3D-printing has been used by designers and engineers for years, now with falling technology costs we will begin to see designers, start-ups and small businesses able to offer custom, small-scale production runs. A must-have new gadget in the home, it is also likely to stimulate creativity in a new generation of emerging designers and products, with growth in 3D smart phone apps and communities gaining momentum. Internet television will also support rapid growth in internet useage with services such as Google and Apple TV bringing services into homes along with 4k TV – an HDTV experience four times the resolution of current sets that will grow interactivity and bring data and information ever closer to the customer.

 

Big Data processing

Big Data is moving from a focus on individual projects to an influence on enterprises’ strategic information architecture. Dealing with data volume, variety, velocity and complexity it is forcing changes to many traditional approaches. This realisation is leading organisations to abandon the concept of a single enterprise data warehouse containing all information needed for decisions. Instead they are moving towards multiple systems, including content management, data warehouses, data marts and specialised file systems tied together with data services and metadata, which will become the “logical” enterprise data warehouse. (gartner.com)

 

Health-centricity

With a rising consumer awareness of the role of a healthy diet, many brands will reflect their anti-ageing, and health related properties in their marketing. Along with gluten-free, lactose-free, MSG-free labelled products, we will also see advances in quality and availability of whole range products, meat-free lines and innovative vegetarian foods and those claiming no-fat, no-sugar and salt-free alternatives, with many companies switching to “additive-/preservative-free” positionings, with the use of GM-free claims also growing in popularity.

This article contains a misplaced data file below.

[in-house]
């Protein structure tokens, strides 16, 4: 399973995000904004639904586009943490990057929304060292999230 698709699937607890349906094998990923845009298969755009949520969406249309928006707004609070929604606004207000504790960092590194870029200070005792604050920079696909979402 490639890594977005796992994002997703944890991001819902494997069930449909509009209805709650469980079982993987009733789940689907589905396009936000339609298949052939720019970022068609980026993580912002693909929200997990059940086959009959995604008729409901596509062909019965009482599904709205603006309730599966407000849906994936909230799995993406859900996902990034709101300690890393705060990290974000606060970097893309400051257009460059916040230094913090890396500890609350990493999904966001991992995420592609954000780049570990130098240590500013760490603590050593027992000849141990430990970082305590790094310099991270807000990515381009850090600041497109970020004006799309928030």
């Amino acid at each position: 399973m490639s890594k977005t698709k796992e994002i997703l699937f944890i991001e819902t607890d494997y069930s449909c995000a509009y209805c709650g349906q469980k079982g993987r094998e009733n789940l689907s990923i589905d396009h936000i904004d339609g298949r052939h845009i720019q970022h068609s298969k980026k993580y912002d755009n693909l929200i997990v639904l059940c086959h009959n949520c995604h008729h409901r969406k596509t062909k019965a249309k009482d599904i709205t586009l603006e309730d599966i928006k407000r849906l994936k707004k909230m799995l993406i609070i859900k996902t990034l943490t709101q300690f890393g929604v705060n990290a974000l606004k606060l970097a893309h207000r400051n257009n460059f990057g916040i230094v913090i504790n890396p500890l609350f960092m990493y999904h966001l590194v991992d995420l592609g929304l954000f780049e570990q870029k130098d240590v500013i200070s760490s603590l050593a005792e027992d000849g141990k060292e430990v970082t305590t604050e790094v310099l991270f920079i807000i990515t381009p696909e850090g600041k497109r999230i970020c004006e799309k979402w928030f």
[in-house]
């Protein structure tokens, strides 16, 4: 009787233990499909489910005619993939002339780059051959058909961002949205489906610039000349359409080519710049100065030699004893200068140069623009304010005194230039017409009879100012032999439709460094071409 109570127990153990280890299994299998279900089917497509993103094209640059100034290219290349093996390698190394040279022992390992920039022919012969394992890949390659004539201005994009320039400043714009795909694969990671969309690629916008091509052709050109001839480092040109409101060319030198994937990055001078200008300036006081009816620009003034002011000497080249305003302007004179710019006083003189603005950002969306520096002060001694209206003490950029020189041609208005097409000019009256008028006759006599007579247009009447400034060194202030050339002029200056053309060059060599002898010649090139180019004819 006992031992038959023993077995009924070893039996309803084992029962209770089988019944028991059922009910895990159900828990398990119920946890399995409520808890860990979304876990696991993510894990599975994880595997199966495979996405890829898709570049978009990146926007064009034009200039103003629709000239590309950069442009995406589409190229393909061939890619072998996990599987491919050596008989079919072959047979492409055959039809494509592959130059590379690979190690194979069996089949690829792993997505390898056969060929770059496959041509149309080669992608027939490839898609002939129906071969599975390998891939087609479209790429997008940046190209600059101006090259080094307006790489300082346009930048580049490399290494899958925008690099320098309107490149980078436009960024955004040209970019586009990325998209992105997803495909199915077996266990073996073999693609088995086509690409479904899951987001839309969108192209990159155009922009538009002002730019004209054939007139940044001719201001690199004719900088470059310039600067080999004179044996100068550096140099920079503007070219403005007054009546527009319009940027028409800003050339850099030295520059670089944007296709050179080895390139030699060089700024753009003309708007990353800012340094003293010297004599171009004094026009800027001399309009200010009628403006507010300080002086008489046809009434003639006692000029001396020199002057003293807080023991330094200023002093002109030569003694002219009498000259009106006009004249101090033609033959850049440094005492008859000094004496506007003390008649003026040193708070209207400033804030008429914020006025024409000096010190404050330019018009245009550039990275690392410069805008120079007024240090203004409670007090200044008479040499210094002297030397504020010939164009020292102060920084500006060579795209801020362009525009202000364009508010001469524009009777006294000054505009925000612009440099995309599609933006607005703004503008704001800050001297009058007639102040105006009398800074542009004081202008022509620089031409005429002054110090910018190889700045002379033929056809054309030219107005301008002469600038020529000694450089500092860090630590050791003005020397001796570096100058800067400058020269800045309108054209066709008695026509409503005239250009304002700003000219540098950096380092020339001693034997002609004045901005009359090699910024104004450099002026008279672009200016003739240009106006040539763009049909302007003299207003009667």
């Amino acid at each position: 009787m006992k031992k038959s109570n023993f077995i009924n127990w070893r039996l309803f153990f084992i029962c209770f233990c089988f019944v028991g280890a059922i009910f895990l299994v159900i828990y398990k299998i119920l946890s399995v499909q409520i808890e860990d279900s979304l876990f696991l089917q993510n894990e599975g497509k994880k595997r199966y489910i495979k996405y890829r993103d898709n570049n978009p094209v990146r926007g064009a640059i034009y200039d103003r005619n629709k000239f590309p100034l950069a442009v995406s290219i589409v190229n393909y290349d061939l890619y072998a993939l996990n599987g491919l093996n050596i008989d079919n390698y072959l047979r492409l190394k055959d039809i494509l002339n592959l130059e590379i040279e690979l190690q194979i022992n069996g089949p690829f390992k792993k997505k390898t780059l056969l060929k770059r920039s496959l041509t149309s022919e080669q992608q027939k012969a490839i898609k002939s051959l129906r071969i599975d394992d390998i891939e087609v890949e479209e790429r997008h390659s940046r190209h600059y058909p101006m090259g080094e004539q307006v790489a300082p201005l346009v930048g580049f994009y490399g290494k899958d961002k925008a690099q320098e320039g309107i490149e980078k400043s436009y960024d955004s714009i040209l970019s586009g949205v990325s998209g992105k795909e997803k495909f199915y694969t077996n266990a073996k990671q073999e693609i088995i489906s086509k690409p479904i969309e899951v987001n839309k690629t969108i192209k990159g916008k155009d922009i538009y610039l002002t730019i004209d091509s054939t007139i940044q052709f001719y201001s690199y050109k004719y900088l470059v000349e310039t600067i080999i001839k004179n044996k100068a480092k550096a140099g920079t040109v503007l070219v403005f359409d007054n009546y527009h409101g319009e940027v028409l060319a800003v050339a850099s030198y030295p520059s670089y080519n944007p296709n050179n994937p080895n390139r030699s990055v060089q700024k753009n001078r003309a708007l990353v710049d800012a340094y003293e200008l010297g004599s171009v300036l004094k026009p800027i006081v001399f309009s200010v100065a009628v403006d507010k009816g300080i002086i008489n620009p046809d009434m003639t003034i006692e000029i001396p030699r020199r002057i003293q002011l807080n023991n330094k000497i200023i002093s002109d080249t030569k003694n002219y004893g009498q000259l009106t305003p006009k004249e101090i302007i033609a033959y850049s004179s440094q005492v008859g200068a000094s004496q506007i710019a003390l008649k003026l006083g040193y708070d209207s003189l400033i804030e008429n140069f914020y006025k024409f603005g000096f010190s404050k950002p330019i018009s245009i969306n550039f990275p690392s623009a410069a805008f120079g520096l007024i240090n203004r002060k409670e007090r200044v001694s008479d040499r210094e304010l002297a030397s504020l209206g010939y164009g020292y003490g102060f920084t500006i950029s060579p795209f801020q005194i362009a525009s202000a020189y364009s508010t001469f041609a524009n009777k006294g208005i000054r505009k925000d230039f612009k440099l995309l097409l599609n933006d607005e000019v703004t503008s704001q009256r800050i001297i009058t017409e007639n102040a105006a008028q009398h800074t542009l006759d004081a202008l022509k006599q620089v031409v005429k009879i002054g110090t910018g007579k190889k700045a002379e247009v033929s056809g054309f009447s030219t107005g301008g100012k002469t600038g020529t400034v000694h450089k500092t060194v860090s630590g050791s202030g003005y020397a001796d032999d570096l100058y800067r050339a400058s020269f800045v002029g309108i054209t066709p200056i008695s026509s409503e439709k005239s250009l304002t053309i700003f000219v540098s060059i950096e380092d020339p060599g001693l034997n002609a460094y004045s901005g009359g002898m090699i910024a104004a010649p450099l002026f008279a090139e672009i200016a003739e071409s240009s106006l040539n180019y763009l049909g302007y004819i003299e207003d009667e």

Transparency

Brands will be required to stand behind their product promises, both showing and proving that they have nothing to hide. As the world moves towards a more sustainable and socially-responsible future, companies will have to pro-actively provide evidence of their ethical and environmental credentials. For example, 69% of US consumers said they are more likely to buy from a brand that talks publicly about its CSR results, versus the 31% who would purchase from a brand that talks about its CSR mission and purpose and only 44% of Americans trust companies’ green claims (Source: Cone Inc., March 2012).

Data security

The personal cloud will gradually replace the PC as the location where individuals keep their personal content, access their services and personal preferences and center their digital lives. With social networks already part of the mainstream, there will be an increased consumer focus on privacy and protecting their personal data. Businesses managing technology, especially those using ‘the cloud’ will need to be alert when storing, using and securing personal data to avoid a public backlash and potential legal agreements. Already there is an increasing trend for ‘self-reporting’ to reassure consumers.

Incentivising the workforce

Prior to the economic downturn, business recruited and incentivised staff with a combination of salary, bonuses and share options. As equity prices continue to drop, companies will need to relook at the structuring of incentive schemes so that they regain their place as a staff motivator, in order to retain top-class staff.